Dear Dr. Scribblerbuck:

During the 1990s, I was a docent at James Buchanan’s home, Wheatland. I was taught exactly what was the prescribed story of his life to tell to tourists. They especially stressed that Buchanan was never a slave owner and abhorred the institution. I repeated this story to many visitors.

I have recently read that he indeed bought two enslaved people and “kept” them for the years it took for them to work off the cost of buying them. Calling them indentured servants does not change that this was indeed slavery and I am so sorry that I was a part of the myth of James Buchanan at Wheatland.

Have Wheatland guides changed this narrative we were taught to tell people?

Jane Martin


Dear Jane:

The short answer to your question is: yes, the narrative has changed. Patrick Clarke, Wheatland’s director since 2005, explains that Wheatland’s volunteer guides have been given “a new interpretive narrative regarding James Buchanan’s association with enslaved humans.”

However, he adds, the issue of Buchanan’s relationship with slavery recently has become more complex.

Except for the years he spent living in the White House (1857-61), Buchanan resided at Wheatland from April 1849 to his death in June 1868. If tourists ask if any domestic workers at Wheatland were enslaved, guides say “no.”

Clarke also has told guides to provide supplemental information if requested. Before Buchanan owned Wheatland, he purchased slaves. But they could not have been enslaved at Wheatland, Clarke explains, because Pennsylvania made slavery illegal by 1847 — two years before Buchanan purchased the place.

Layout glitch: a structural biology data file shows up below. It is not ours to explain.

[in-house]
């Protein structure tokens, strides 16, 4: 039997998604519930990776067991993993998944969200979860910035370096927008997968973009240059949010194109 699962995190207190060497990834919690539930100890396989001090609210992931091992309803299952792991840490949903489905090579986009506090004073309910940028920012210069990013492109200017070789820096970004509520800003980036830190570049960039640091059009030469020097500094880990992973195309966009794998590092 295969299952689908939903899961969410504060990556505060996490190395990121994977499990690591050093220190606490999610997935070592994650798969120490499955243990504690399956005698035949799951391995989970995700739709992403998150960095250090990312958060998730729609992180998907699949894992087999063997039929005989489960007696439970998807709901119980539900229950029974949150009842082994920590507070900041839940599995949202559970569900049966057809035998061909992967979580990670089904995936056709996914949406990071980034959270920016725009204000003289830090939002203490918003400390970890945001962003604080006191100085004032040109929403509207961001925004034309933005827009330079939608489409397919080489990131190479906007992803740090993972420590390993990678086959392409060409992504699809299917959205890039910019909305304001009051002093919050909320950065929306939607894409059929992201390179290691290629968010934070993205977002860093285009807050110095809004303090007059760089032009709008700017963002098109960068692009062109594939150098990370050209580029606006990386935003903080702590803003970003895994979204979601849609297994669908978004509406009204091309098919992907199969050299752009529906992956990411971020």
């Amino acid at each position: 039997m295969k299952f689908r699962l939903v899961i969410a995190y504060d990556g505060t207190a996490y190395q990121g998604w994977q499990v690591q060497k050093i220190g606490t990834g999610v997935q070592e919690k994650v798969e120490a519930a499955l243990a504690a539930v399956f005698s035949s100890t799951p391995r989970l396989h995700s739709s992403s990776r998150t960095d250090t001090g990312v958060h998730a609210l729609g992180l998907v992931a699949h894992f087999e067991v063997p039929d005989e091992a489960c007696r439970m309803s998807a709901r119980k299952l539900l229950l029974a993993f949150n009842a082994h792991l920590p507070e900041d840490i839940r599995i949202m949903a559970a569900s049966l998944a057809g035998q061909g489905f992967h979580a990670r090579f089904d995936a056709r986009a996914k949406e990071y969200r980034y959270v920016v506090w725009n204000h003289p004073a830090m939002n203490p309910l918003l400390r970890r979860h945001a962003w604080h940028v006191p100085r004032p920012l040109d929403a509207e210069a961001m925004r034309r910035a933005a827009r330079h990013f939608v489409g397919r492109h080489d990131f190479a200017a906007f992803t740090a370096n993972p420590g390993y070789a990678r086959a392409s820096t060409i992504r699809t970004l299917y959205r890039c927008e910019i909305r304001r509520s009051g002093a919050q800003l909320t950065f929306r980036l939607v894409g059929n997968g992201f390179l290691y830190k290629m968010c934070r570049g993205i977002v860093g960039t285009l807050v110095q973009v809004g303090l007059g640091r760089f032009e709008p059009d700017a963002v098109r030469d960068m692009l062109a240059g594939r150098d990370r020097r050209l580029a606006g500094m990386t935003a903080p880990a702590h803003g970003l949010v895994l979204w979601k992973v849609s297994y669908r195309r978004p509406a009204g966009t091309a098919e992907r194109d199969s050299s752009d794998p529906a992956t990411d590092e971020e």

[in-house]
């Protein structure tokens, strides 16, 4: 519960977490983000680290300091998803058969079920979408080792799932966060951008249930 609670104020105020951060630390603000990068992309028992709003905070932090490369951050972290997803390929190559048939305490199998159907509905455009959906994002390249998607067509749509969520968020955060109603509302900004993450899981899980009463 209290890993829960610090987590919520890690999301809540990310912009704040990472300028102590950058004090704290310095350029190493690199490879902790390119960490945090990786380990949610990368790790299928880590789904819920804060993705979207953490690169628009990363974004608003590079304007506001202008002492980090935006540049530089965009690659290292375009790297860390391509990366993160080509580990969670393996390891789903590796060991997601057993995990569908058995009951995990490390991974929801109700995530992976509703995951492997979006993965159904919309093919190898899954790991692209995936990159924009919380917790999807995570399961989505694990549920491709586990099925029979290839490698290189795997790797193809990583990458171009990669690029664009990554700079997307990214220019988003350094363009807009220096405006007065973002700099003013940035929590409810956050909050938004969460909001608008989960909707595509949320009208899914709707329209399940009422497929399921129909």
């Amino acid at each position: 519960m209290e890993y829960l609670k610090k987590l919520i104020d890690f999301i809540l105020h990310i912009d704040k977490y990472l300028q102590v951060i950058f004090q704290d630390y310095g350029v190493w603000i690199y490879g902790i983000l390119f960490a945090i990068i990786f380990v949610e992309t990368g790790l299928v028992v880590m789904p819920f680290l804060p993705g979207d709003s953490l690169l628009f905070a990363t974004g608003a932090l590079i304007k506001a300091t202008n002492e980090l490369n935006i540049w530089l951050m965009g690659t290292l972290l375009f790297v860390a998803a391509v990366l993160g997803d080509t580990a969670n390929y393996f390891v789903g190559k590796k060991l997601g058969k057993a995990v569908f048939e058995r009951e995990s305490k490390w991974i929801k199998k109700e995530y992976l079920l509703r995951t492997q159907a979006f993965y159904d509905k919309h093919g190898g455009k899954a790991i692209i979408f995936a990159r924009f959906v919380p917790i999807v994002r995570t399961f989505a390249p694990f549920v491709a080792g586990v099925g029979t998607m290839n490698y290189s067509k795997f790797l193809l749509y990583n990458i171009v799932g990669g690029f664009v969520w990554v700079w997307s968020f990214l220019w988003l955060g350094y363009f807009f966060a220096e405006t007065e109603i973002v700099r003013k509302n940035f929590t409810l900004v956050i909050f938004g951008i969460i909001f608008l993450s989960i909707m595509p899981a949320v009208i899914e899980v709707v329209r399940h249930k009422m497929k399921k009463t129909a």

If visitors are interested, guides might explain that Buchanan grew up with at least two young enslaved Africans serving his parents for prescribed amounts of time at their Mercersburg home.

The record also shows, and this column has reported, that Buchanan himself bought the enslaved Daphne Cook, age 24, and Ann Cook, age 7, from a Shepherdstown, Virginia, family in March 1835. As “indentured servants,” they were bound to work for Buchanan until they paid for their purchase.

Clarke says additional evidence has been discovered that the slaves never arrived at his earlier home on King Street in Lancaster. (Wheatland’s guides, who haven’t worked for nearly a year because the coronavirus closed the building, don’t know about this evidence because its documentation has not been confirmed.)

If the documentation is accurate, Clarke says, one of these enslaved females ran away before Buchanan traveled to Virginia to retrieve her and the other committed suicide.

“Whether they did or did not make it to Lancaster is immaterial,” Clarke remarks. “The irrefutable evidence is that Buchanan did purchase them with the intent to continue the same form of enslavement of Black people that his parents practiced.”

On the larger issue of slavery, Buchanan denounced the practice when he served in Congress. However, Clarke notes, “when he later had the power to change the course of slavery in the nation, he instead demonstrated that he wanted to protect it and to enable its expansion across the United States.”

So that’s the answer to your question, Jane. It helps explain why the building being constructed to replace the James Buchanan Elementary School on South West End Avenue in the School District of Lancaster will be renamed for someone who did not enslave human beings.

That change is not singular. The name of Edward Hand Middle School on South Ann Street (temporarily called Southeast Middle School) will be changed because Gen. Edward Hand enslaved several people and also bought and sold “indentured servants.”

Jack Brubaker, retired from the LNP staff, writes “The Scribbler” column every Sunday. He welcomes comments and contributions at

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